Ottawa Fury FC bolt NASL for growing United Soccer League

Ottawa Fury FC is jumping from one soccer league to another in 2017, joining a league that includes teams based in Toronto, Montreal and Vancouver.

Tampa Bay Rowdies also leaving NASL for United Soccer League

Ottawa Fury FC will be joining a league that features teams from Montreal, Toronto and Vancouver. (Steve Kingsman / Freestyle Photography)

Ottawa Fury FC is jumping from one soccer league to another in 2017, joining a league that includes teams based in Toronto, Montreal and Vancouver.

The United Soccer League announced the Fury would be joining the USL for the 2017 season and will be expected to play in the league's eastern conference, alongside Toronto FC II and FC Montreal, the reserve teams for Toronto FC and the Montreal Impact.

The reserve team for the Vancouver Whitecaps plays in the league's western conference.

With the move, the Fury will be joining a league that has doubled in size in the last two years and leaving another — the North American Soccer League — that has been struggling. 

The NASL is also losing another team, the Tampa Bay Rowdies, to the USL, and another team, Minnesota United, is moving up to Major League Soccer.

The USL's current division three status makes the Ottawa Fury move a step down, but the USL has applied to the US Soccer Federation to move up from division three status to division two status to reflect the increasing quality of play.

Ottawa Fury FC head coach and general manager Paul Dalglish says the move from the North American Soccer League to the United Soccer League isn't about money, but about long-term stability. (CBC)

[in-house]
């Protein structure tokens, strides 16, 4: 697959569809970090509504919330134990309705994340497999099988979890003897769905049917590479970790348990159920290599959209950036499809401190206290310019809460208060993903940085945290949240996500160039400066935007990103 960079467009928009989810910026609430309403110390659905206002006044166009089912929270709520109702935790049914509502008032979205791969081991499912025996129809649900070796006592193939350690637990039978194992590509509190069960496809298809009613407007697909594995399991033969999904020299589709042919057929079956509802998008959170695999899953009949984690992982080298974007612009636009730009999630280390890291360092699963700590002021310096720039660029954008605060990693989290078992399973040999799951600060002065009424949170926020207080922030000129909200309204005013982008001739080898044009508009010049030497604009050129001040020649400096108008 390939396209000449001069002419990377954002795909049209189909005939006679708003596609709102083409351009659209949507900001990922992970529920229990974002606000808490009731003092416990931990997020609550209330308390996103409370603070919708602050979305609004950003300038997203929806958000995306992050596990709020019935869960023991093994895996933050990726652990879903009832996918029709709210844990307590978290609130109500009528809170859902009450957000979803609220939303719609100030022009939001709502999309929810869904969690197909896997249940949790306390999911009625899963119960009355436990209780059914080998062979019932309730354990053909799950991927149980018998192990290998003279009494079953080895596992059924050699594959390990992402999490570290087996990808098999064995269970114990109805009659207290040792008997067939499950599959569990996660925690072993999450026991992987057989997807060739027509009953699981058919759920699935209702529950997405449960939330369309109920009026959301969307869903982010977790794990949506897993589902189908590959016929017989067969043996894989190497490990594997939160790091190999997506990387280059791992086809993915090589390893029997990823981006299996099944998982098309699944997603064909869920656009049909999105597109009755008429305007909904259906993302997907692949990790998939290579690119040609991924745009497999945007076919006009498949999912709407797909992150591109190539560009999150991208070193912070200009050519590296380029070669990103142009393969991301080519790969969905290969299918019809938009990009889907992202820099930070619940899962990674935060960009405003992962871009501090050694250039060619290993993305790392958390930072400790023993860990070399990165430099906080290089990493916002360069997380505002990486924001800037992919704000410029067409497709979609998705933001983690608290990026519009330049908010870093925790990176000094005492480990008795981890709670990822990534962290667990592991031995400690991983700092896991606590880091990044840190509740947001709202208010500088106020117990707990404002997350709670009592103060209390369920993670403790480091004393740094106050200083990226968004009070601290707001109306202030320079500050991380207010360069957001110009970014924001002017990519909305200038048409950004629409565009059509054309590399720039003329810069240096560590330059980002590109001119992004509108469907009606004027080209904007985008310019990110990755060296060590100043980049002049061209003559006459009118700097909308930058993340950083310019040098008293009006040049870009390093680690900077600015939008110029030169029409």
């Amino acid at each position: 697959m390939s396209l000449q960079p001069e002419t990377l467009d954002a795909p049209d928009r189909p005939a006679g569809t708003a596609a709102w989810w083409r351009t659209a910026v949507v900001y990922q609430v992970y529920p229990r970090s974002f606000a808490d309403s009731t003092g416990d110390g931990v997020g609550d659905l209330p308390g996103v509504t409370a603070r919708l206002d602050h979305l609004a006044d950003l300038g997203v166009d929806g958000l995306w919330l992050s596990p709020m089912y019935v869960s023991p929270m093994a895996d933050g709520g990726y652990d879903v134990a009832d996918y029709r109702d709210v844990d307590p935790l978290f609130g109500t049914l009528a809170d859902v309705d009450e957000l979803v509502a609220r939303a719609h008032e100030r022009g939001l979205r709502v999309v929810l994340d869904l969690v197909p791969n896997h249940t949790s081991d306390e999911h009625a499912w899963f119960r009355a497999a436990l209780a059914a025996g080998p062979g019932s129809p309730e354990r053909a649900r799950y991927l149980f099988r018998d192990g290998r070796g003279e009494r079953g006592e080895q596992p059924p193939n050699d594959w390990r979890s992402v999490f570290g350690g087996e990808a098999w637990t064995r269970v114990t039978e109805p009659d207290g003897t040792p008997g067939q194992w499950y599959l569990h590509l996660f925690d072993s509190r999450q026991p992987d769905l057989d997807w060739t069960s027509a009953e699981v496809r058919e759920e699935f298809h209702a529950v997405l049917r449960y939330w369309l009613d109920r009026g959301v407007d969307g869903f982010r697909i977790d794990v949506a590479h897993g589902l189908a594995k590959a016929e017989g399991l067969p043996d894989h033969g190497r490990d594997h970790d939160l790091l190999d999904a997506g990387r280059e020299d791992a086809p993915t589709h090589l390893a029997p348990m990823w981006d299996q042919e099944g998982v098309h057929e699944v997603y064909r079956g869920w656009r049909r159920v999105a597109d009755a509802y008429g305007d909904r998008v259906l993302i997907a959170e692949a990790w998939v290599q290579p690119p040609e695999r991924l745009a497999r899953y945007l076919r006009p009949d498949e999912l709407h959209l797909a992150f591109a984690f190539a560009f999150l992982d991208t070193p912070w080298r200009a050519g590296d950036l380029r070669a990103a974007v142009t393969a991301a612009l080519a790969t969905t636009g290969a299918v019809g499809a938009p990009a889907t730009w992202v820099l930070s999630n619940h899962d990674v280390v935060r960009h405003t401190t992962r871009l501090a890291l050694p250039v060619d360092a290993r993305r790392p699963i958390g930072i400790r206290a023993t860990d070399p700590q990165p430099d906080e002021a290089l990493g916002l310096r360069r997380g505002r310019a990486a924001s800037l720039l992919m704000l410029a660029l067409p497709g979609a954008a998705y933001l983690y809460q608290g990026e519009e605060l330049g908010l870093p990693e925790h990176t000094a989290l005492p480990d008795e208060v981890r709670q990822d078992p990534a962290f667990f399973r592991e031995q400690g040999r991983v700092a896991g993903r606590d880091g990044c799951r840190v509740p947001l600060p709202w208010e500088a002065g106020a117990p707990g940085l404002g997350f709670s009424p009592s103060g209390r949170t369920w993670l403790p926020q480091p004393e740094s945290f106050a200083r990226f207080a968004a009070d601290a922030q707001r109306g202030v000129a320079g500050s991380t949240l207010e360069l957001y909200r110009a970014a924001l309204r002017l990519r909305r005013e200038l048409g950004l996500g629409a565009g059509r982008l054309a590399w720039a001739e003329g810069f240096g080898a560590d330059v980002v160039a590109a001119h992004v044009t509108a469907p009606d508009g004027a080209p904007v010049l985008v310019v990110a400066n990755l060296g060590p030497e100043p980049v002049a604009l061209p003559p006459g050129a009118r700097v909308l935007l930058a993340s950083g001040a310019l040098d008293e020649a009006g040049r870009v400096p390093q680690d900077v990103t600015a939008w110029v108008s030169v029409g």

'A league that we believe in'

The team's head coach and general manager said Wednesday the move is about stability and forward-thinking.

"It's a really exciting league to be a part of. It's a league that we believe in. It's something we took a lot of thought and consideration [about]," Paul Dalglish told CBC Radio's Ottawa Morning.

"And what we wanted to do was ... to put ourselves in a league which we thought could provide the best long-term future for professional soccer in Ottawa because the most important thing for us is to make sure that we've got a game every weekend for people in Ottawa that love soccer what want to come and watch a game."

He said the team's budget, ticket prices and travel costs are expected to be "pretty similar." There will also be a similar number of home games, but with more teams in the league, the Fury won't have to play the same teams as many times.

The team's players are also "excited," Dalglish said.

"They know how stable the USL is. We've already had players re-sign. They know how stable the league is, they've seen it grow up to ... north of 30 teams for next year. That's an exciting league to be part of. They know that they're much more visible in the USL in terms of getting MLS recognition, and they know that they can improve their futures by playing in the USL," he said.